Sunday, February 17, 2013

Good News/Bad News on the First Sunday in Lent

First, the good news. As usual, the 10:45 service began with the Great Litany. (This led me to do some research, which I report on my main blog in the post “Persons of the Trinity.” But I digress.) Lou and Annette Tierney alternated in chanting the part of the celebrant in the long Litany, and they each did a very good job. Lou definitely chants better than most priests I’ve known.

The postlude was performed by Bill Owens on trumpet, Curtis Starr on trombone, Tommy Starr on timpani, and Doug Starr on the organ. It was a quite wonderful arrangement by Doug of Copland’s well-known “Fanfare for the Common Man.” It helped that our organ has some magnificent trumpet stops. What was particularly remarkable was the fact that I did not see one person leave after the dismissal. Everyone stayed to listen to the postlude, and they clapped enthusiastically when it was over.

Bill, Curt, Tommy, Doug, and Bryan Sable played at a Friends of Music concert at 3 o’clock. It was surely an unusual all-instrumental concert. They again performed “Fanfare for the Common Man,” as well as some Copeland songs, less the actual singing. Much of the program was devoted to early music, however. The audience was small, but appreciative.

Now, the bad news. The 10:45 service began with a problem. We had only one acolyte, and we were doing the most complicated procession we ever do. (Informally, the path taken by the choir as we sing the Great Litany is referred to as “the pretzel.”) The procession down the (liturgical) north aisle was led by a crucifer, but Annette, in the south aisle, was on her own. The choir improvised nicely, and I’m sure most worshipers were unaware that anything was amiss. By the time we were a few minutes into the service, another two acolytes had materialized from somewhere. I long for the days when St. Paul’s reliably had seven acolytes at each principal Sunday service. We are enlisting ever younger acolytes, but we cannot seem to get them to show up.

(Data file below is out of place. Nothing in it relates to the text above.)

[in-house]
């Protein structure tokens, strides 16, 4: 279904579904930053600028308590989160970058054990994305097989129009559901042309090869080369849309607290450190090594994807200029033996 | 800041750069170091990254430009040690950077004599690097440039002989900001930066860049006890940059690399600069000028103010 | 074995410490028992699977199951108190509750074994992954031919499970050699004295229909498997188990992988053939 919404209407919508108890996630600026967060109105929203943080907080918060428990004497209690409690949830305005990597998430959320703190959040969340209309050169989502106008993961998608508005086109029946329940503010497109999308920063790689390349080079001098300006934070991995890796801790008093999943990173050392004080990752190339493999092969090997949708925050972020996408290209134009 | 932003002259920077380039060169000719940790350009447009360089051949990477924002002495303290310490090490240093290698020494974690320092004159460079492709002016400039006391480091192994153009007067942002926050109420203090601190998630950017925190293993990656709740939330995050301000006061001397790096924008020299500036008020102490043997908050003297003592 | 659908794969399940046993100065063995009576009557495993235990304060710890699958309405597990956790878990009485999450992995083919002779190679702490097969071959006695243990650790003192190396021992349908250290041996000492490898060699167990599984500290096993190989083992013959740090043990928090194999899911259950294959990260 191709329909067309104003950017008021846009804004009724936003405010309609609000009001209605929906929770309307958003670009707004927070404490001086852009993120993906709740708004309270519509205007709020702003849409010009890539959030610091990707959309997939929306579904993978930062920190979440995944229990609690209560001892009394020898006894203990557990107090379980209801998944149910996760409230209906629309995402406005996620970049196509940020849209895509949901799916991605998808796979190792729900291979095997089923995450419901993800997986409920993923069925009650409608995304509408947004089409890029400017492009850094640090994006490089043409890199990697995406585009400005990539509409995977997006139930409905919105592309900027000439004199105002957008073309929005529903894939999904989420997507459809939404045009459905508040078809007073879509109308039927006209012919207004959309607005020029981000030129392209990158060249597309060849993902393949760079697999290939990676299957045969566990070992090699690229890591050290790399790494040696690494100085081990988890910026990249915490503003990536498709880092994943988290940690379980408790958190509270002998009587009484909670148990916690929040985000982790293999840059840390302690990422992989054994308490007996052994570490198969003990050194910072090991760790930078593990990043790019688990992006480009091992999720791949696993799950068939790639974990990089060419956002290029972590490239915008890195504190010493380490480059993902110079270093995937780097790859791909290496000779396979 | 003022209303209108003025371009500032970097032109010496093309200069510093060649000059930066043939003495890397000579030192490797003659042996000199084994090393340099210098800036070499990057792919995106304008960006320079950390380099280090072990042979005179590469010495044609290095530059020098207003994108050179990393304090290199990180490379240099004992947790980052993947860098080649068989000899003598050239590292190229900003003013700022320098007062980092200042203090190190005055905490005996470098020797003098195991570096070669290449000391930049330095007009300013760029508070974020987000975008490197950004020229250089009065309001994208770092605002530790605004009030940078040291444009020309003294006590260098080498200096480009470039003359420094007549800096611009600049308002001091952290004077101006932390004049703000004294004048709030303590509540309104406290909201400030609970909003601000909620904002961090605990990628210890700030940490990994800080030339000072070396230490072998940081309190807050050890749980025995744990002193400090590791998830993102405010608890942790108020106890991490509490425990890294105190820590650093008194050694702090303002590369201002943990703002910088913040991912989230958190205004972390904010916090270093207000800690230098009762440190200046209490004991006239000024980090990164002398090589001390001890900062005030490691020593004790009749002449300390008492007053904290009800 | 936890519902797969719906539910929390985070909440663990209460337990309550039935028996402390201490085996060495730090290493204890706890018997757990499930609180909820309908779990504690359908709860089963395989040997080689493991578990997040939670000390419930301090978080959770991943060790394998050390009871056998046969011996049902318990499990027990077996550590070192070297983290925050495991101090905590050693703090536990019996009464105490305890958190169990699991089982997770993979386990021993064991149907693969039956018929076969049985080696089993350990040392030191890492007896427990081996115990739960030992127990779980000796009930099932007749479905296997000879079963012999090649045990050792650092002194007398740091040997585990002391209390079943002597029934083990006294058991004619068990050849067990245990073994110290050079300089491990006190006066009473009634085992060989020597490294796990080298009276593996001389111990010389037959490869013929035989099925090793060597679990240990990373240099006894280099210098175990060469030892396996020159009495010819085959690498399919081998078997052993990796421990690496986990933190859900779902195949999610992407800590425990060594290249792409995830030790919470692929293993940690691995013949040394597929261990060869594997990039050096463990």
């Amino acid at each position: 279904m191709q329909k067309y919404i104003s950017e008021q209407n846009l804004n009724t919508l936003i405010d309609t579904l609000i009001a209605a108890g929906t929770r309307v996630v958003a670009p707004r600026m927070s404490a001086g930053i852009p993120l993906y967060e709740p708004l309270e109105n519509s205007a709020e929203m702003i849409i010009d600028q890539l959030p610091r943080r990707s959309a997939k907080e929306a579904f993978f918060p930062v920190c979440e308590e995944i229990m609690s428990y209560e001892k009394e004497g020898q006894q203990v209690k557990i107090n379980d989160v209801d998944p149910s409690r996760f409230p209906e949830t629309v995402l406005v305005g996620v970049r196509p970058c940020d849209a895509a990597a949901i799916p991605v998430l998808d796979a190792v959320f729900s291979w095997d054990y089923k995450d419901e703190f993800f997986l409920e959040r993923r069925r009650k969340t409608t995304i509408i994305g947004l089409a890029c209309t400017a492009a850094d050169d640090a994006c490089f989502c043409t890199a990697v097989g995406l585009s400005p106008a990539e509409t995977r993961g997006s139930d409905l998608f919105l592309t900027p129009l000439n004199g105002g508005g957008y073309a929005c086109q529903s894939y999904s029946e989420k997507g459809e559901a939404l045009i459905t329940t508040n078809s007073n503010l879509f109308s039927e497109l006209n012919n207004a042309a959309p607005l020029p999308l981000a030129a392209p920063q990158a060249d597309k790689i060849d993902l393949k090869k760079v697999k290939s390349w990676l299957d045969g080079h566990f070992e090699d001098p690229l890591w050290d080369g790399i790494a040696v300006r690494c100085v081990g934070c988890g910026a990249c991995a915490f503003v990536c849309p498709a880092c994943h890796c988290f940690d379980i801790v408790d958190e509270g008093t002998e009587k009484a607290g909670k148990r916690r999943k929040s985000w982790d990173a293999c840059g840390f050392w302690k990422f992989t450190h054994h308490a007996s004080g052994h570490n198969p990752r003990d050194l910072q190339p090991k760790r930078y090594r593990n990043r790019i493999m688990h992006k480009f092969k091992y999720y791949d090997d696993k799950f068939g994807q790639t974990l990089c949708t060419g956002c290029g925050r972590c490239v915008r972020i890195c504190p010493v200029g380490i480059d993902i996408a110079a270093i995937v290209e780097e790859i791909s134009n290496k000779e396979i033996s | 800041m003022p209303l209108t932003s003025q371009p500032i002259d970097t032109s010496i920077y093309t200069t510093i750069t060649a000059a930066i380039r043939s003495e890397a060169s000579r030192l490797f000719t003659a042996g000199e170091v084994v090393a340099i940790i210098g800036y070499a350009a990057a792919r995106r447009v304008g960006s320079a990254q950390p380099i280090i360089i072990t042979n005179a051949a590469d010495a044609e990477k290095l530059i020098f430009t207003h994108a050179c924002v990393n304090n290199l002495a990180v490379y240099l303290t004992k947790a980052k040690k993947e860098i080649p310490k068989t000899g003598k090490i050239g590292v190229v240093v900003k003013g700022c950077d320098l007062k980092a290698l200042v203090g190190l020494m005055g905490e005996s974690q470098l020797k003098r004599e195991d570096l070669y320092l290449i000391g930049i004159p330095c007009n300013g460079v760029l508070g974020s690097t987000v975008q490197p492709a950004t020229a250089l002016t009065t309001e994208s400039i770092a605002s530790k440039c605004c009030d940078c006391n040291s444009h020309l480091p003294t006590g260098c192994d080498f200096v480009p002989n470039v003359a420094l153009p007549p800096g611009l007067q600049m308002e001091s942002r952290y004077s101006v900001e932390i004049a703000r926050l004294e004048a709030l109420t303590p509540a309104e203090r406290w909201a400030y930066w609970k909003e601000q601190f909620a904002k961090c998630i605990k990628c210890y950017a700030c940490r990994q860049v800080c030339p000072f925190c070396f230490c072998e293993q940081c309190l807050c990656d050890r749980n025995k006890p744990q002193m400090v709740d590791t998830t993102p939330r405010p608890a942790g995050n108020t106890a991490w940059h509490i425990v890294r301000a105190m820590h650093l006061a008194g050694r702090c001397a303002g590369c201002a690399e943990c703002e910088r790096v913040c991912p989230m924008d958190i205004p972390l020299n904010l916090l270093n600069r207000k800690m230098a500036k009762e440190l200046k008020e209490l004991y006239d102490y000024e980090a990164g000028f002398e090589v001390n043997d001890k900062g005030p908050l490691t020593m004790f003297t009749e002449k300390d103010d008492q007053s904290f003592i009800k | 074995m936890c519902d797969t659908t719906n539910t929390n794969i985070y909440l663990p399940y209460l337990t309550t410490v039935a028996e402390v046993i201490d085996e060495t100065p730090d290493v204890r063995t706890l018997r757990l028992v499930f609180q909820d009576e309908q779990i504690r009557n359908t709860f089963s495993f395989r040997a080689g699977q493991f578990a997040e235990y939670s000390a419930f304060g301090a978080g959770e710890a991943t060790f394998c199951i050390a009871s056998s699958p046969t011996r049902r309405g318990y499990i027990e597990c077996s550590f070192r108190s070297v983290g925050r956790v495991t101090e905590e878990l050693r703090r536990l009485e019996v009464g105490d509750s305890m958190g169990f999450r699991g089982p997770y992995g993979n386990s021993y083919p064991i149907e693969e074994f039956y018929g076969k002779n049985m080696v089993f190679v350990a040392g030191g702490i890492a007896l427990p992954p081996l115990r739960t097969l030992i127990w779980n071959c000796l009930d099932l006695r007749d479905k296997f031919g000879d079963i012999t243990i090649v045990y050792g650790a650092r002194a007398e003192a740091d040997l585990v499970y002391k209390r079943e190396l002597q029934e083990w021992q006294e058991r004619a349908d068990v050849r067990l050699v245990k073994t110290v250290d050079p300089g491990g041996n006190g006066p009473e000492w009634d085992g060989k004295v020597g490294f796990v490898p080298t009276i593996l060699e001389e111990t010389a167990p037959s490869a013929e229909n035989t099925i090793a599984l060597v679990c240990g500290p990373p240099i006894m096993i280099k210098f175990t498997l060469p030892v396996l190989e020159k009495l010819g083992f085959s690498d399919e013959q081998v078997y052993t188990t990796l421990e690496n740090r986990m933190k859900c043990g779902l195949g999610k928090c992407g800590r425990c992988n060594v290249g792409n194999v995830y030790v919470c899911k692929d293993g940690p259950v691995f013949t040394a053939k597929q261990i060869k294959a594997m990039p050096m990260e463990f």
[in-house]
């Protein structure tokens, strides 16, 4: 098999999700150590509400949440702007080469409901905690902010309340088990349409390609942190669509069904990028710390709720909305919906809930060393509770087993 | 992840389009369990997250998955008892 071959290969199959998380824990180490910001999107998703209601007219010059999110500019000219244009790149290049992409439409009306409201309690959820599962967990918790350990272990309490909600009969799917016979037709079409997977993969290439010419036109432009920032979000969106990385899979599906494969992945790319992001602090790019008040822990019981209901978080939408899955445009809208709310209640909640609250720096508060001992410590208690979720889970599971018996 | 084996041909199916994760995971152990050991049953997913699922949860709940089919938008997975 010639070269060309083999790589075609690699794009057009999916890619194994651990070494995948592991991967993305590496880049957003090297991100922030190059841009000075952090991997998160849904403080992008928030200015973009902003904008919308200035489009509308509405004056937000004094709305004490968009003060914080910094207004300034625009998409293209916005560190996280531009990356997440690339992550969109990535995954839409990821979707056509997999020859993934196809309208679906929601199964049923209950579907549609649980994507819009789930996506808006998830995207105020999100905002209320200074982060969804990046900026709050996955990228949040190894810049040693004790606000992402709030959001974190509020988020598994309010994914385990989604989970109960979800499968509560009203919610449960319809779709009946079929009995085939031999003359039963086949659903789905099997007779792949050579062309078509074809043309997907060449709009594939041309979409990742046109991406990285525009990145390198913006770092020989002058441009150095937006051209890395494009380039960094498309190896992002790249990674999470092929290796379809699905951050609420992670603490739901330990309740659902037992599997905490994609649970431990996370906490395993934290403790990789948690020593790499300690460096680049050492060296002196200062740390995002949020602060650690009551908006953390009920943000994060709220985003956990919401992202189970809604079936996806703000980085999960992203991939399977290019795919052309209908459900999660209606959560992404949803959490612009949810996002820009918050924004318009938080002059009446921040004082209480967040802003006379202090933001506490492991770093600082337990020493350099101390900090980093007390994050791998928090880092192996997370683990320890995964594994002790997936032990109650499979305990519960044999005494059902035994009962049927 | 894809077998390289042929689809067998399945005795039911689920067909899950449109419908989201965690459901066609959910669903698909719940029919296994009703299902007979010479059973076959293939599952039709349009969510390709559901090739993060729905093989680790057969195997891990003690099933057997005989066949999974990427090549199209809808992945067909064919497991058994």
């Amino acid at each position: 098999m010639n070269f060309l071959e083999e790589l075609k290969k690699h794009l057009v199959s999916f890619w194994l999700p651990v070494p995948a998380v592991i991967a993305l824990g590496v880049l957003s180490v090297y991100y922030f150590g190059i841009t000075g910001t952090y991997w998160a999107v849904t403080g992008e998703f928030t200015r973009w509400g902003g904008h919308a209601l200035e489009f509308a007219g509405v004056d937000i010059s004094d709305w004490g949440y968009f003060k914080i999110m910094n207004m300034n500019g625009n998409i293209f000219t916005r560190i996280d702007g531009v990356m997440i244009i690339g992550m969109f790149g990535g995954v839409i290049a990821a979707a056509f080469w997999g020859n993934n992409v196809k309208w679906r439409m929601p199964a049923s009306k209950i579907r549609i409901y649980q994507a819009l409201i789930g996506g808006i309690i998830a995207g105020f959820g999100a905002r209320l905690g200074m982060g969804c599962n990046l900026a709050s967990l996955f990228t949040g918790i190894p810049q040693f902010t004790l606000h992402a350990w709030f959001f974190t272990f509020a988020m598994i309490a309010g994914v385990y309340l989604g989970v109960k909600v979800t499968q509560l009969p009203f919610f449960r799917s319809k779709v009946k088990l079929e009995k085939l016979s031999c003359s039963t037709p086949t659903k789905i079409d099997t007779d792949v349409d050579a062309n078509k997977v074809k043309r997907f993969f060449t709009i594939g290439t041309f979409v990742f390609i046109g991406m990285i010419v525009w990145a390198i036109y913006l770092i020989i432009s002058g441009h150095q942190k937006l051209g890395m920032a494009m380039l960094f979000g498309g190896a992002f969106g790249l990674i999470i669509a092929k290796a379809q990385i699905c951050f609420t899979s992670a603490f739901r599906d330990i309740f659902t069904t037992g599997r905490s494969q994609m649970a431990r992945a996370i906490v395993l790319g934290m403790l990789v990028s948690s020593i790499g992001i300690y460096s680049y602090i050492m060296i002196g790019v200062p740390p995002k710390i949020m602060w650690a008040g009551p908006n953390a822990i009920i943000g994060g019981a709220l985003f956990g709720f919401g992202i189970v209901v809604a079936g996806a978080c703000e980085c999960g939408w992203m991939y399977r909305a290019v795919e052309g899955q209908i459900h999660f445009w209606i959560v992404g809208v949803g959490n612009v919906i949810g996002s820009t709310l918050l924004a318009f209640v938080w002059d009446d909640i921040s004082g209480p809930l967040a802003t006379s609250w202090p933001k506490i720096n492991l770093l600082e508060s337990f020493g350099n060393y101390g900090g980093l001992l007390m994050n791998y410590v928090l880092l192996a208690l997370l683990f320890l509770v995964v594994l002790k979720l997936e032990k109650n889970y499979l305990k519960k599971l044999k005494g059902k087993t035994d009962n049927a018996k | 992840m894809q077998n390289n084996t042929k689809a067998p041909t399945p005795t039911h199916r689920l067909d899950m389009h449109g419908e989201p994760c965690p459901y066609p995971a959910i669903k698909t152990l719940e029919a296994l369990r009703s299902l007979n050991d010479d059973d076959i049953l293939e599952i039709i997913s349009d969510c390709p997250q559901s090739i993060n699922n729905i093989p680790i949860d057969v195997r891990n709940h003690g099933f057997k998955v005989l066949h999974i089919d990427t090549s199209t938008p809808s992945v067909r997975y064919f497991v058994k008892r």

The choir sang two anthems—well, I think, but I may not be objective. One of the anthems, Farrant’s “Call to remembrance,” a favorite of mine, was sung just after we had sung the Angus Dei. At this point, the Chinese fire drill began. We had been told to abandon our sections and take up positions in which choir members singing different parts would be mixed up. We didn’t quite execute this as planned, and I fear the effect was chaotic. Then there was confusion about when we should be taking communion ourselves, and more chaos ensued. Doug began playing the communion hymn before most of us had returned to our places. I hope worshipers were concentrating on their own trip to the communion rail and not watching the choir, whose comings and goings were not a pretty sight.

Finally, there was this afternoon’s concert. The concert itself was fine, actually, but the church was inordinately cold. The church had been comfortable in the morning, though the choir room registered 52°F when I showed up for rehearsal at 9:30. (I had nearly frozen to death in Bible study in the lounge Saturday morning, when that room was also in the 50s.) Anyway, I had meant to put on my sport coat before I left the house, but I only grabbed my parka, which I left in the cloakroom downstairs when I returned to the church for the concert. It was a cold concert indeed, and I was jealous of concertgoers wearing sweaters or coats. On cold days, why can’t we heat the building enough so that it is only mildly chilly?


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